Maltese not responding to tetracycline may respond well to Lincocin. The typical dose of this for a Maltese is 50 mg twice a day.

Otomax or Gentamicin sulfate 
Yeast infections in the ears may also be a frequent culprit of tear stain; this generally responds well to OTOMAX (gentamicin sulfate) or liquid drops.

Xonodine Solution 
Manufactured by Veterinary Products Laboratories this product available from your veterinarian is a polyhydroxydine solution with Iodine as the main active ingredient.  It does work well with fungus infections such as yeast in the ears.  Also good as a topical for cuts and abrasions to prevent bacterial infections.

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Tear Staining - Causes and Cures March 29, 2006 5:01 AM


Another useful product is AK-TROL which is a human prescription eye drop containing neomycin, polymyxin B and dexamethasone. AK-TROL is also available in an ointment form. Your vet can prescribe this for your Maltese and can be used before the adult teeth are cut if needed.

Tums is primarily a source of Calcium, known as an antacid formulated as 500 mg Calcium Carbonate. Giving your Maltese 1/2 of the Fruit flavored variety twice a day will help change the pH of the tears. This will change the tears' environment and can help make it hostile for the continued growth of yeast and bacteria. Some Maltese exhibitors also use TUMS with success to control excessive tearing before shows.  There are other brands of 500 mg calcium carbonate that may work as well.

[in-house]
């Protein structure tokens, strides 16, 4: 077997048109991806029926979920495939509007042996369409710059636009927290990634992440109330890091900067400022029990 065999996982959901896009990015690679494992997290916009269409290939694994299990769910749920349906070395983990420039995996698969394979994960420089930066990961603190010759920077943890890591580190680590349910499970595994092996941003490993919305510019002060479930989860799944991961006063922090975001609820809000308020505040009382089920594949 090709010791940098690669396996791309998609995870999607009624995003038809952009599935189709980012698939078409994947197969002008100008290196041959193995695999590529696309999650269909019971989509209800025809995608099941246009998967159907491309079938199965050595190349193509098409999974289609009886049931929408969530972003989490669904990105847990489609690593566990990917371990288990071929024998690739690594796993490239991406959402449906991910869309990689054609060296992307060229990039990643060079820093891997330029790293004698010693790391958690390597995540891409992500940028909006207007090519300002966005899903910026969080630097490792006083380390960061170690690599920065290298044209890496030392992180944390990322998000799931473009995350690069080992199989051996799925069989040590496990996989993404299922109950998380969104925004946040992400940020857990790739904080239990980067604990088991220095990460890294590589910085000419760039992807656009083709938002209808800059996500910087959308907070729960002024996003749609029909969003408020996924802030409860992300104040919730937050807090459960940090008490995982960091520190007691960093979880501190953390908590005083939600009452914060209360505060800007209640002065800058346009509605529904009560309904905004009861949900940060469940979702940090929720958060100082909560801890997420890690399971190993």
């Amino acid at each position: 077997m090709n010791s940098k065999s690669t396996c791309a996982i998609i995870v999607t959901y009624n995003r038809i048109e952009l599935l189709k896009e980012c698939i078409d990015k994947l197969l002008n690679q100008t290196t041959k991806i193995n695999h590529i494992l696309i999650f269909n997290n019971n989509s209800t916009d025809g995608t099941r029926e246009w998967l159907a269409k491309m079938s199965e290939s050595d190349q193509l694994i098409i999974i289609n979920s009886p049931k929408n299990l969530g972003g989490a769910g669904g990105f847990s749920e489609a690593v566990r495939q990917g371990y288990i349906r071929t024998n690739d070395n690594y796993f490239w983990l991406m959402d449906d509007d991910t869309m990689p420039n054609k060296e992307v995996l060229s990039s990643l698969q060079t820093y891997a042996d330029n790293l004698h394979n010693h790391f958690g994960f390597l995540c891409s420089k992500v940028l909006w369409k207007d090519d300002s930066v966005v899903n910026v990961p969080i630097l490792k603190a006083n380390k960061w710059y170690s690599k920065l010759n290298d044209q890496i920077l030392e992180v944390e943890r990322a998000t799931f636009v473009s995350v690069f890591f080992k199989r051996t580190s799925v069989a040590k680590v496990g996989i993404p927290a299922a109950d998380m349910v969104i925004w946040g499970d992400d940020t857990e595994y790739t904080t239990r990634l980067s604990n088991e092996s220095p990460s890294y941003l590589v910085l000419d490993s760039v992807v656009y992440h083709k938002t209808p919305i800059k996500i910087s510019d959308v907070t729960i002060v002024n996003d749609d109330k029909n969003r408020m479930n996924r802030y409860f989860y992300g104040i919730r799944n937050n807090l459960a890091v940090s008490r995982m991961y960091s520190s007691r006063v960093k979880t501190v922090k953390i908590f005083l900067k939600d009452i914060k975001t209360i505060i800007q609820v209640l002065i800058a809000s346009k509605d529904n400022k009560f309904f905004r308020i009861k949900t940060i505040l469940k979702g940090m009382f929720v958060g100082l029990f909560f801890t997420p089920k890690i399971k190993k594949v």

Missing Link
This is an all natural powder that you mix into the animal's food.  It comes in a dog formula, dog and cat formula, and a formula for horses as well.  It works especially well with Maltese that may have an allergy problem causing the excessive tearing/staining.   It is a fatty acid supplement (Omega 3) and in addition to helping the tearing staining its good for your dog's health.  Some have reported seeing results in 1 week to 1 month period of time. See Dog Shopping & Services page for vendors of that sell this product.

Colloidal Silver 
This is a product that is again placed in the eyes and works much like an antibiotic. I have not personally used it but know of others who swear by this. See Dog Shopping & Services page for vendors of this product.

White Vinegar
A teaspoon of white cider vinegar can be added to your dogs drinking water to control new tear stains.  It may take a while for your dog to "decide" to drink this water so start with a little less and gradually increase the amount of vinegar.  Vinegar works much like TUMS in that it can changes the pH of the drinking water.

Removing Tear Staining

If you wish to attempt to remove tear staining from the facial hair there are a several things that can done. There are a number of products available from the dog products suppliers at shows or through mail order that can be used on the facial hair on a daily basis. However, it is my opinion that unless you have minimal staining these products just do not work.